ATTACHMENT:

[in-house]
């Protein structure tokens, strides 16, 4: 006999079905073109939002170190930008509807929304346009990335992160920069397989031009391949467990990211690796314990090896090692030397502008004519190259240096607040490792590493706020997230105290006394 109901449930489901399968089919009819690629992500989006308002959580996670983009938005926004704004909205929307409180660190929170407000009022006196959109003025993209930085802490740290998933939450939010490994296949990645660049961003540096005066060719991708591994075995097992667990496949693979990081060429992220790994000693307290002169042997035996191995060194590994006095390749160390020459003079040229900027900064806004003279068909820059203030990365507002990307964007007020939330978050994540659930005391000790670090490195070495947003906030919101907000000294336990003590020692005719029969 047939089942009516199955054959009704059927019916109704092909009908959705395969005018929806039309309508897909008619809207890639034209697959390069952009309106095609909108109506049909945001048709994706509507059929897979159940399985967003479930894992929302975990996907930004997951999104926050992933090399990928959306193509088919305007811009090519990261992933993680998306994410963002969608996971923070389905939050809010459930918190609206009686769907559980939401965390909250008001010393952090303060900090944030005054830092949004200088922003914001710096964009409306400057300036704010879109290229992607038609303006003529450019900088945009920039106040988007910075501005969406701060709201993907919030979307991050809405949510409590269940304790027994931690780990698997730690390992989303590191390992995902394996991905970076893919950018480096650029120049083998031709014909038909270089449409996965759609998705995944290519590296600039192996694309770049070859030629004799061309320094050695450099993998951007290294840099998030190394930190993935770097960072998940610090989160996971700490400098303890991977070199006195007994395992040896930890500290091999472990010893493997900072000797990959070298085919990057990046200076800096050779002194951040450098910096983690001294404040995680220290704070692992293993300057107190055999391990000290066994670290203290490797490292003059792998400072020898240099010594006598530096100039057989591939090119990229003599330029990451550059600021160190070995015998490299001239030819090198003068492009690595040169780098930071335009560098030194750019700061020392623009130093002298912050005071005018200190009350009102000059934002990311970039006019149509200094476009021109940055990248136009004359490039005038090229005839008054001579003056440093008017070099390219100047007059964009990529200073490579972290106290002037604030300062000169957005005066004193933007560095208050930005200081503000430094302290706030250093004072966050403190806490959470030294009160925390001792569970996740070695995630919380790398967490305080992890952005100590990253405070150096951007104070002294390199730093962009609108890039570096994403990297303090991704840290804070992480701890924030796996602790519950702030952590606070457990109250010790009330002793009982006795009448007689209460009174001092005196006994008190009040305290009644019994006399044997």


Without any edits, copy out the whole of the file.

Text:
[in-house]
């Protein structure tokens, strides 16, 4: 006999079905073109939002170190930008509807929304346009990335992160920069397989031009391949467990990211690796314990090896090692030397502008004519190259240096607040490792590493706020997230105290006394 109901449930489901399968089919009819690629992500989006308002959580996670983009938005926004704004909205929307409180660190929170407000009022006196959109003025993209930085802490740290998933939450939010490994296949990645660049961003540096005066060719991708591994075995097992667990496949693979990081060429992220790994000693307290002169042997035996191995060194590994006095390749160390020459003079040229900027900064806004003279068909820059203030990365507002990307964007007020939330978050994540659930005391000790670090490195070495947003906030919101907000000294336990003590020692005719029969 047939089942009516199955054959009704059927019916109704092909009908959705395969005018929806039309309508897909008619809207890639034209697959390069952009309106095609909108109506049909945001048709994706509507059929897979159940399985967003479930894992929302975990996907930004997951999104926050992933090399990928959306193509088919305007811009090519990261992933993680998306994410963002969608996971923070389905939050809010459930918190609206009686769907559980939401965390909250008001010393952090303060900090944030005054830092949004200088922003914001710096964009409306400057300036704010879109290229992607038609303006003529450019900088945009920039106040988007910075501005969406701060709201993907919030979307991050809405949510409590269940304790027994931690780990698997730690390992989303590191390992995902394996991905970076893919950018480096650029120049083998031709014909038909270089449409996965759609998705995944290519590296600039192996694309770049070859030629004799061309320094050695450099993998951007290294840099998030190394930190993935770097960072998940610090989160996971700490400098303890991977070199006195007994395992040896930890500290091999472990010893493997900072000797990959070298085919990057990046200076800096050779002194951040450098910096983690001294404040995680220290704070692992293993300057107190055999391990000290066994670290203290490797490292003059792998400072020898240099010594006598530096100039057989591939090119990229003599330029990451550059600021160190070995015998490299001239030819090198003068492009690595040169780098930071335009560098030194750019700061020392623009130093002298912050005071005018200190009350009102000059934002990311970039006019149509200094476009021109940055990248136009004359490039005038090229005839008054001579003056440093008017070099390219100047007059964009990529200073490579972290106290002037604030300062000169957005005066004193933007560095208050930005200081503000430094302290706030250093004072966050403190806490959470030294009160925390001792569970996740070695995630919380790398967490305080992890952005100590990253405070150096951007104070002294390199730093962009609108890039570096994403990297303090991704840290804070992480701890924030796996602790519950702030952590606070457990109250010790009330002793009982006795009448007689209460009174001092005196006994008190009040305290009644019994006399044997």